Barbering Careers



The word barber has traditionally been associated exclusively with someone who cuts or trims men’s hair and beards so many barbers today have begun to use the term hairstylist to attract female clients as well.  Barbers are trained and licensed to provide many services to both men and women, including styling and coloring, shaving, hair and scalp treatments, facial massages and waxing.

The preparation to achieve the barbering license includes formal training as well as supervised practical hours to gain experience before the license is granted. Individuals  must attend a vocational or technical school or junior college and receive either a certificate or an associate’s degree in barbering. They must complete numerous hours of hands-on training and pass a state licensing exam before they can begin working.

Find a Barber School

Join a Barbering Association

After receiving a license, it is recommended that you join a state or national organization to further your professional development.  The two most common nationally recognized associations are The National Association of Barber Boards of America and the Barbers International.  In addition, many states have organizations exclusively for barbers.

Opportunities for Advanced Barbers

As barbers become more noticed in the field, many will choose to take part in national and international competitions.  This allows them to showcase their talent to some of the top names in the industry which ultimately will increase their exposure.  Some of the top competitions for barbers include Xotic Hair Battle Tour, Wahl National Cutting Competition, the Barber’s Battle and the Super Barber Cutting Competition presented by Major League Barber.

What is the working environment like?

Barbers, like cosmetologists and hairdressers, provide hair care and other appearance-enhancing services to clients such as facial shaving services and fitting hairpieces.  The licensing requirements vary from state to state, but the services covered by the license normally include coloring, bleaching and highlighting hair as well as providing permanent wave services.

They are responsible for keeping their work area clean and organized and their tools sanitized before use with each client. Those that manage salons or barbershops also handle receiving payments and other management responsibilities.

Barbers can be employees of a particular salon or self-employed, independent contractors that rent a chair in a barbershop.  In fact, according to the Bureau of Labor Statistics, almost half of all barbers and other hairstylists were self-employed in 2010. When a barber rents a chair in a barbershop or salon, he is allowed to work in that station on set days or hours and pays a set fee to the owner of the shop. The owner, however, does not have to provide perks such as health insurance for the barber.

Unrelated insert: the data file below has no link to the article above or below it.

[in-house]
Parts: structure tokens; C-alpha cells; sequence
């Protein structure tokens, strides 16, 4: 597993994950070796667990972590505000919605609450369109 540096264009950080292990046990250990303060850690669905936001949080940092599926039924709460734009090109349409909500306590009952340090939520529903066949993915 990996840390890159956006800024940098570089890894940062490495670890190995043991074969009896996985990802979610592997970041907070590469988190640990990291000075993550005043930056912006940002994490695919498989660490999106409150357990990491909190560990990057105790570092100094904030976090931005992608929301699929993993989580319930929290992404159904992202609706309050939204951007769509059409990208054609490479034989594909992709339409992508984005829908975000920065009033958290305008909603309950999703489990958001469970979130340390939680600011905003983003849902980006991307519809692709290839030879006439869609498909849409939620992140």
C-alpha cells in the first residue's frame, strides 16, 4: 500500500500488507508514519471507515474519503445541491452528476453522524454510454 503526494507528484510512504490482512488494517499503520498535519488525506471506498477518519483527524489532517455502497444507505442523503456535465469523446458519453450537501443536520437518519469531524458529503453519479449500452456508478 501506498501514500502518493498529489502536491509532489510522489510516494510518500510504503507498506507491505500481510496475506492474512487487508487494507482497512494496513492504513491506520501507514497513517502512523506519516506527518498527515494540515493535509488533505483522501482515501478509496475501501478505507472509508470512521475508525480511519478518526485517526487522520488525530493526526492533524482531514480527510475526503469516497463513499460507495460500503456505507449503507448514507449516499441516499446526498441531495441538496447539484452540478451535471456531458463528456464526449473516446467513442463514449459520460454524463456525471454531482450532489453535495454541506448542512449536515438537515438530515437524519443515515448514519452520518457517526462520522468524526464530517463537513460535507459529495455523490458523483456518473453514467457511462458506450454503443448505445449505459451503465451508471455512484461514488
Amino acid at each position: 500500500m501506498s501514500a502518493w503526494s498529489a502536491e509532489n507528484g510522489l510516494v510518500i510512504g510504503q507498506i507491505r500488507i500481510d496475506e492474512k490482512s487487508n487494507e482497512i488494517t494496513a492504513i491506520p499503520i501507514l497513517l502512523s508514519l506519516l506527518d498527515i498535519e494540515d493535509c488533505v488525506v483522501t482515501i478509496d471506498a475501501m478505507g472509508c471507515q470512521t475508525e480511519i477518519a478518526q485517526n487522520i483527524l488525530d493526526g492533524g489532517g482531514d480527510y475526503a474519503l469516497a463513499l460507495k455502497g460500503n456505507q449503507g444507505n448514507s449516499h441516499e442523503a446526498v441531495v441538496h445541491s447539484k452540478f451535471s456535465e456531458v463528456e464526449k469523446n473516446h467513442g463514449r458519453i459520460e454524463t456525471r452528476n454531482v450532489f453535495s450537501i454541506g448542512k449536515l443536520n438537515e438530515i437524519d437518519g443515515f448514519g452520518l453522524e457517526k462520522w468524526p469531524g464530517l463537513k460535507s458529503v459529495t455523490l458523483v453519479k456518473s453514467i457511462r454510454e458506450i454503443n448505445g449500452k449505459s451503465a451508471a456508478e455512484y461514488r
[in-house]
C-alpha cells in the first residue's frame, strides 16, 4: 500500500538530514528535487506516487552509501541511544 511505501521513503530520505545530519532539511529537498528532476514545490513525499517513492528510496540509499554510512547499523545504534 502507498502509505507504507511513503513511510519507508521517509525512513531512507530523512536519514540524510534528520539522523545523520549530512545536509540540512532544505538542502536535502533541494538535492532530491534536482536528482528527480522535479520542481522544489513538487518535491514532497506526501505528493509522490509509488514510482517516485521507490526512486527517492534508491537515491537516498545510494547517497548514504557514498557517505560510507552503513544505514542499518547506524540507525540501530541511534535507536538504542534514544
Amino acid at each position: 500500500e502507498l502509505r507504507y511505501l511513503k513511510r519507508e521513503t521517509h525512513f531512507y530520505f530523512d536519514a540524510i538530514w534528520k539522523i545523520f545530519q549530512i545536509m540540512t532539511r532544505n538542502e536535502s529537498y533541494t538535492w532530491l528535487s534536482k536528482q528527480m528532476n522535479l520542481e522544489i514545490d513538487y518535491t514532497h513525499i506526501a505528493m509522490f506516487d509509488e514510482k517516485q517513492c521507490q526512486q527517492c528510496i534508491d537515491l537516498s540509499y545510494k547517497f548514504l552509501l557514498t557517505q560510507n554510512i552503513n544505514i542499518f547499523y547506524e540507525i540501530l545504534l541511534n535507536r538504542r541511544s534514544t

Aside from salons and barbershops, professional barbers are increasingly finding  job opportunities at day spas, hotels and resorts.  These services are often times offered as a an additional bonus for clients.

Barbers spend most of their day cutting and styling hair in a fast paced environment where often times people are coming and going constantly. In a typical day, barbers will usually have at least one client who needs more in-depth work, such as hair coloring or a special style.

How many hours should I expect to work as a barber?

The majority of barbers work full time and some work overtime while others work as little as 10-20 hours a week.  Barbering is a very flexible profession that allows many barbs to be able to set their own hours. Salon owners may or may not work long hours, depending on the nature of the business.

What skills are most beneficial to be a successful barber?

Barbers spend most of the day working with their hands so good hand-eye coordination is a must. On top of that, barbers must also have excellent fine motor control and an ability to deal with people.  Other skills that are beneficial include creativity, time-management, customer-service and great listening abilities.

What other career opportunities are there?

As the male hair care industry has become more popular in the past five  year, with establishments increasing by 5.5 percent, barbering programs have taken off.  Barbering though is only one of many career prospects in the personal care field. Other closely related career fields include cosmetologyhairdressingskincare specialistsmasseuses and manicurists.

All of these professions require a certificate or an associate’s degree and a license from the state.

What is a traditional barbers salary?

According to the BLS, the median hourly wage for barbers in 2012 was $13.17 per hour but barbers have the potential to make more.  Skilled barbers or those who own their own shops may make many times the median. Barbers also receive tips from many of their clients. The salary potential for barbers also varies depending on place to place This is slightly higher than for other professions in the field, such as shampooers, cosmetologists and hairstylists, for which the hourly wage listed overall is $10.22 per hour or $22,500 yearly.  It’s important to remember that most of the professionals in the field work independently and set their own hours, which means their salary also varies depending on the schedule they work. The busiest days and times for salons and barbershops are the evenings and the weekends.

Job growth for the barbering industry between 2010 and 2020 is anticipated to increase about seven percent. Job opportunities are expected to be good as barbers are needed to replace those that retire, choose to leave the profession or move away to other states. The higher paying positions at more exclusive salons and spas do require more experience and training so prospective employees need to expect more competition for these positions.

BLS - Barber